It’s incredible to think Kirkcaldy town centre used to be home to several supermarkets.
Tesco’s decision to quit town in 2015 left behind a white elephant empty unit in Hunter Street – and the impact of the closure is still being felt three years on.
Tesco, of course, used to be in the Mercat, while Safeway’s west end base is now a car park, and the Co-op’s old building was demolished, leaving a huge gap site at the east end.
Other big retail names, such as Littlewoods and BhS, have also departed.
But there is one other name which will be instantly recognisable to a generation of shoppers – Wm Low.
And it was the original flagship tenant in the unit Tesco abandoned three years ago.
The Postings had just opened at a cost of £4.25m and, according to Kirkcaldy and District Chamber of Commerce, the town had more shopping space per head of population than Aberdeen, Edinburgh, Dundee or Glasgow.
Wm Low were anything but new to town.
The store had been in the High Street for a century, first at number 42 and then along to the east end at number 251, which was latterly a furniture shop and now used by a charity, sitting next to the old Co-op gap site opposite the indoor market.
The Postings endured the sort of teething troubles all new developments have to face, and react to.
Not all units were let immediately – nine of the 17 were filled with four of five others said to be close to signing up.
There were also complaints about the stairs leading down to the High Street.
While the zigzag design was fine for people with pushcairs and buggies, old folk struggled with them and there were reports of a few falls.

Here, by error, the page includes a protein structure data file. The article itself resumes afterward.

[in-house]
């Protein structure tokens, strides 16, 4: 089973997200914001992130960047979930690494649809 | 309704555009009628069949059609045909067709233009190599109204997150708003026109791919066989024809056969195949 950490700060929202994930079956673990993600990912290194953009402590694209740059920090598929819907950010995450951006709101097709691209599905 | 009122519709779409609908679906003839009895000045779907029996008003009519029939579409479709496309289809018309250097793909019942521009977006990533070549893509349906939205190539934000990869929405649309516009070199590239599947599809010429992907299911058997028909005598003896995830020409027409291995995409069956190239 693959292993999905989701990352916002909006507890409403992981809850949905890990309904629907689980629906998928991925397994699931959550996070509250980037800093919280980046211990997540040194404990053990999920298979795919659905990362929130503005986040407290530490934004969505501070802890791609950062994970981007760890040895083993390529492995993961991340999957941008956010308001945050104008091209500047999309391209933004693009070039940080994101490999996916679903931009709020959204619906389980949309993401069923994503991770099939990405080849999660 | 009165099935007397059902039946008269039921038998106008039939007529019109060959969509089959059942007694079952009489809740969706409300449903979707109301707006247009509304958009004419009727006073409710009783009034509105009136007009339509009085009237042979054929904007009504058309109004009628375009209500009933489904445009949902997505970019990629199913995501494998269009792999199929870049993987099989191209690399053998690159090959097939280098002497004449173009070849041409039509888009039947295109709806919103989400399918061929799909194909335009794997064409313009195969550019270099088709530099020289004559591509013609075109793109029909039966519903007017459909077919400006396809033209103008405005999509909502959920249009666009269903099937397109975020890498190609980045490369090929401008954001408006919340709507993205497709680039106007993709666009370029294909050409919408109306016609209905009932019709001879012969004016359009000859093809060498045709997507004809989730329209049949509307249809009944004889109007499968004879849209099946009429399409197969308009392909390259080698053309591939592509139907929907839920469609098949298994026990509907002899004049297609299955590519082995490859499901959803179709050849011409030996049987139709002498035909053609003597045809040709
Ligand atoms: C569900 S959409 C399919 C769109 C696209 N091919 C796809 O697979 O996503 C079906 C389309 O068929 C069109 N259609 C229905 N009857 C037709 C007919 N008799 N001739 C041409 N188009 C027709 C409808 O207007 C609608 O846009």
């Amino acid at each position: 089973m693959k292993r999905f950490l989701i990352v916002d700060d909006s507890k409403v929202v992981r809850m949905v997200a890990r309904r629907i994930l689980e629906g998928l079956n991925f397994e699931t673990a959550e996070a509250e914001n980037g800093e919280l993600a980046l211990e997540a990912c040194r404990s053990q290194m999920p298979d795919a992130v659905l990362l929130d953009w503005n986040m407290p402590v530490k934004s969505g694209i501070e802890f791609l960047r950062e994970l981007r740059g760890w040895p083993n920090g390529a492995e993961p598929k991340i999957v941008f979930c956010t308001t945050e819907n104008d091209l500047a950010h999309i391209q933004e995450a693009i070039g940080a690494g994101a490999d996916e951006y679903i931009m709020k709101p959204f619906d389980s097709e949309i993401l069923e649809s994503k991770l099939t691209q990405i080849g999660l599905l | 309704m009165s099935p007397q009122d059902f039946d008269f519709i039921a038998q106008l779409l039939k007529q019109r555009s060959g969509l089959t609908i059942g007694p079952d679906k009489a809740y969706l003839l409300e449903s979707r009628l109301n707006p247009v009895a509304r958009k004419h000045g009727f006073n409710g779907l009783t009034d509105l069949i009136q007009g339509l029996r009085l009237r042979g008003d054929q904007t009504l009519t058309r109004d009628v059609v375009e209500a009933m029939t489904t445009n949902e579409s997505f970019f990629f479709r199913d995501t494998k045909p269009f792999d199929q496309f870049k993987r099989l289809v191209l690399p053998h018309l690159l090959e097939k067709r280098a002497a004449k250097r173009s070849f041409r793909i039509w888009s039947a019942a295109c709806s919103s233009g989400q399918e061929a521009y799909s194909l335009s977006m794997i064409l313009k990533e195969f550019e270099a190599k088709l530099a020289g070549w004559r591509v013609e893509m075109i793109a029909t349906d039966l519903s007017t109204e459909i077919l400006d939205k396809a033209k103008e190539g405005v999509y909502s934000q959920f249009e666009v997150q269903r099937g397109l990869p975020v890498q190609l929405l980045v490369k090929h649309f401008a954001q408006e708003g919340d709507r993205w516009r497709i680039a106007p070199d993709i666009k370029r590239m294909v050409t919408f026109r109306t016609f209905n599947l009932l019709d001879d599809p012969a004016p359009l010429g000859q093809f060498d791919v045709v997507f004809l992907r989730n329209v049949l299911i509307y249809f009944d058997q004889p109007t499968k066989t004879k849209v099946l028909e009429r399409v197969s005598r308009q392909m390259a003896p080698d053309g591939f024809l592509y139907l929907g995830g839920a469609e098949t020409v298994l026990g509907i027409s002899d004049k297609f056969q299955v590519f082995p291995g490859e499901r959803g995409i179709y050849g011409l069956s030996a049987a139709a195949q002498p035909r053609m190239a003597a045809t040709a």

They were designed by architects Rip Fleming of Dundee, and lines were quickly added to make the steps more visible.
There were also grumbles about the car park, specifically the angle between the entrance ramp and the road which many felt was too steep, and caused an alarming jolt unless extra care was taken.
Snagging issues aside, the focus was on the arrival of Wm Low – a major name in the supermarket industry back then..
The store was opened by TV personality and singer, Isla St Clair. She helped draw a raffle with prizes of portable televisions, colour and black and white!
There were 35 money-off coupons printed in our free newspaper, the Fife Leader, while in-store, Tennent’s lager was a steal at 25p per tin as was “that new favourite”, Bailey’s Irish cream.
The store boasted a cheese counter, a deli, a large non-goods section which had everything from bedding to DIY, a self-service restaurant for 125, and a cigarette kiosk.
It employed 150 full and part-time staff with John Allardyce from the Berwick store as manager. Andy Anderson – a weel kent face from Wm Low’s High Street store –the grocery manager, Allan Carmouche in charge of fresh foods, Jim Mercer at butchery counter, and Douglas Kerr services manager.
Said John: “The Postings branch will offer far superior shopping facilities than anywhere else in Kirkcaldy – because of the extra space we will carry a far wider range of goods, which means customers can do their shopping under one roof.
The name of Wm Low hung above the door until it was taken over by Tesco in 1994. Just 21 years later it was left empty as the retail giant quit town ...